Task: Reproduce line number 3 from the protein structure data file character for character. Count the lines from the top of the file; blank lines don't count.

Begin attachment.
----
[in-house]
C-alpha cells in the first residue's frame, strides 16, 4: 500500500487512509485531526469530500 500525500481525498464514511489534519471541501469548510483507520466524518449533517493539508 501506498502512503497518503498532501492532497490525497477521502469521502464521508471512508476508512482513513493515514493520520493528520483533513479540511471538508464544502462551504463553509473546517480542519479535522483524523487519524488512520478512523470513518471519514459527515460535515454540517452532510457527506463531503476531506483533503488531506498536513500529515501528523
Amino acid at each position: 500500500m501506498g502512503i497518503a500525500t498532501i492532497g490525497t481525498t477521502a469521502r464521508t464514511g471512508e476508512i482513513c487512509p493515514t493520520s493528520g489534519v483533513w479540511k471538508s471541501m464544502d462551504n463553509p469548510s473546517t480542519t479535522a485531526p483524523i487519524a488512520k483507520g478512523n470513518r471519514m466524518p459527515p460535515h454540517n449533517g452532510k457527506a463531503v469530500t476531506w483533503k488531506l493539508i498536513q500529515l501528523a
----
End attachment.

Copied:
Amino acid at each position: 500500500m501506498g502512503i497518503a500525500t498532501i492532497g490525497t481525498t477521502a469521502r464521508t464514511g471512508e476508512i482513513c487512509p493515514t493520520s493528520g489534519v483533513w479540511k471538508s471541501m464544502d462551504n463553509p469548510s473546517t480542519t479535522a485531526p483524523i487519524a488512520k483507520g478512523n470513518r471519514m466524518p459527515p460535515h454540517n449533517g452532510k457527506a463531503v469530500t476531506w483533503k488531506l493539508i498536513q500529515l501528523a